Written in the Stars: UNESCO to create a pre-Hispanic astronomy database

By John Mitchell

It’s no secret that Mexico’s pre-Hispanic civilizations were accomplished stargazers. The ancient Maya, for instance, accurately charted the movements of the moon and Venus, plus they could predict eclipses and other celestial events. And then there is the famous Aztec Calendar or Sun Stone, a huge and incredibly complex circular calendar that is thought to have originated with the Olmecs, the mother of all the ancient Mexican cultures.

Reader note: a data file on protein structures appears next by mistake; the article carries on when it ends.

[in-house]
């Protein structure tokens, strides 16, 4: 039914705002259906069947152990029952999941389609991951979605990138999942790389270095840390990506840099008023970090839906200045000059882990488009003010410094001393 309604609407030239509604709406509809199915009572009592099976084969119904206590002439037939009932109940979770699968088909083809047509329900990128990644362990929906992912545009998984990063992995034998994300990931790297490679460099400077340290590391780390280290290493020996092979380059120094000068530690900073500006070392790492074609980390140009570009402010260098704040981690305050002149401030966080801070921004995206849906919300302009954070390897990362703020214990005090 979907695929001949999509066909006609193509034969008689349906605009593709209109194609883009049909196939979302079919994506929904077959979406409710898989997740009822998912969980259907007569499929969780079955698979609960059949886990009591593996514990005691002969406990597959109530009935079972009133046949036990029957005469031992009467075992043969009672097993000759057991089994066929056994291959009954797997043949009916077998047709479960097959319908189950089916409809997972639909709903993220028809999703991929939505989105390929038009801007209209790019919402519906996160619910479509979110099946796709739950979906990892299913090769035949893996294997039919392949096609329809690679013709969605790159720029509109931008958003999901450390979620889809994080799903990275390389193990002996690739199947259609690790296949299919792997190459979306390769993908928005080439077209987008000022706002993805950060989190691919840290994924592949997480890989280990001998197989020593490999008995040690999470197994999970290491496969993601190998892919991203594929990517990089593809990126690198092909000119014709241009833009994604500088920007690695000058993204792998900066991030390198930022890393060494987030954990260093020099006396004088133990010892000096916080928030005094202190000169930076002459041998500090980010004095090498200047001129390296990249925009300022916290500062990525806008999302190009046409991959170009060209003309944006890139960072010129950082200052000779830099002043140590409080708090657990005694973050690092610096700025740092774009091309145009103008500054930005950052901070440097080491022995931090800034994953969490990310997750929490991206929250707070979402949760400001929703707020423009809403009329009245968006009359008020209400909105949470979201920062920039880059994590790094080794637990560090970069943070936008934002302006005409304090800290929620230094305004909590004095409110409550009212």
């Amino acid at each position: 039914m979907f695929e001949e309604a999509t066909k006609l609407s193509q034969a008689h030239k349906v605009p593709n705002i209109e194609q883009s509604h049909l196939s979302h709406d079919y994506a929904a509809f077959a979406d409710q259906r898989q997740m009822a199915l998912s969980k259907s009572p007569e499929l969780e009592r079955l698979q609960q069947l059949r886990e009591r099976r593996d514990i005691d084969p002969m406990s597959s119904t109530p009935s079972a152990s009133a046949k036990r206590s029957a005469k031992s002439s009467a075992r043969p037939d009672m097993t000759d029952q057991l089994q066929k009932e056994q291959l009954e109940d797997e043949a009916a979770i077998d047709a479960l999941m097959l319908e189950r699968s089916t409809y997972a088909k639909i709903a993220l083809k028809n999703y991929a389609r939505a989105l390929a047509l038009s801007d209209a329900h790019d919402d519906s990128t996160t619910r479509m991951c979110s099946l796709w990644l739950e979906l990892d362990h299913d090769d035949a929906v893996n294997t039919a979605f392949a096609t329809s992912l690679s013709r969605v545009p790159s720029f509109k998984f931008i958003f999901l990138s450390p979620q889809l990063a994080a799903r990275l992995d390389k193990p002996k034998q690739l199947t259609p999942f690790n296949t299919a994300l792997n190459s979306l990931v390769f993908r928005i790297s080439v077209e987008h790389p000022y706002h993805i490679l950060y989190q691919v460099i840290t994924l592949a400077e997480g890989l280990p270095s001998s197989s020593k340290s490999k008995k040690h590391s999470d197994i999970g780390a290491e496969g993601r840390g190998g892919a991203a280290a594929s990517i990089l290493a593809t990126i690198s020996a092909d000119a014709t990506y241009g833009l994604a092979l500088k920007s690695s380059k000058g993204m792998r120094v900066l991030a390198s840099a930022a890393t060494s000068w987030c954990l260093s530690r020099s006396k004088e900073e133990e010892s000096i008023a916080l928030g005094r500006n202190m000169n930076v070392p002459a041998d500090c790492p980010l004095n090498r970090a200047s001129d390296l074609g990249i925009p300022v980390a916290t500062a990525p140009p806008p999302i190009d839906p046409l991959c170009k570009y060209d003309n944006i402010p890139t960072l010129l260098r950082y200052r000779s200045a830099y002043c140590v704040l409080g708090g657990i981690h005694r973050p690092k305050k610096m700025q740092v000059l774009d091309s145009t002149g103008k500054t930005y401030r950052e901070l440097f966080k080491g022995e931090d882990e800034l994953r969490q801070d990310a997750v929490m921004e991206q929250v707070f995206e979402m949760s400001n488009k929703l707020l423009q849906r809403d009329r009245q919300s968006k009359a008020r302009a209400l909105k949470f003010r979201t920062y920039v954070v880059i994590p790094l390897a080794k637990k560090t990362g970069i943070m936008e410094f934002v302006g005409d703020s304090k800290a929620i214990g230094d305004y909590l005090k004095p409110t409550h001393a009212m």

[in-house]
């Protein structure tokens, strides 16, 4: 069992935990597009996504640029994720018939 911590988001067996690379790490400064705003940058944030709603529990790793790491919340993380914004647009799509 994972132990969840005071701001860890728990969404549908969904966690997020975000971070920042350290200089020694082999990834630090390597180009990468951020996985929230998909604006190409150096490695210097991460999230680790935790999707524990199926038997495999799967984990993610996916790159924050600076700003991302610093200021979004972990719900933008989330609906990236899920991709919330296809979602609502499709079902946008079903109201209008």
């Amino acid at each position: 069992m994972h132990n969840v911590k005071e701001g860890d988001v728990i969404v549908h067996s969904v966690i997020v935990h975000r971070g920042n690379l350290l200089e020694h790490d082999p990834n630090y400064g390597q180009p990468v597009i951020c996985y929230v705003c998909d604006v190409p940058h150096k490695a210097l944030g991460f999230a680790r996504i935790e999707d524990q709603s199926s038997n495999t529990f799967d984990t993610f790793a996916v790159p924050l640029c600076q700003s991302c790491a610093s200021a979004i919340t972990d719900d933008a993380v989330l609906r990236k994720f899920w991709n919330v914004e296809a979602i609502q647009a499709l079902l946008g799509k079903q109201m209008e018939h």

As part of the International Year of Astronomy (2009) celebrations, UNESCO and the Mexican National Institute of History and Anthropology (INAH) will be compiling a database of pre-Hispanic archaeological zones that have astronomical significance. The list will include well known sites such as Chichen Itza, Uxmal, Monte Alban, and Palenque as well as many lesser known locales. Paintings and sculptures will also be added to the database.

For more information, visit the INAH website.

El Caracol, The Mayan astronomical observatory at Chichen Itza
El Caracol, The Mayan astronomical observatory at Chichen Itza

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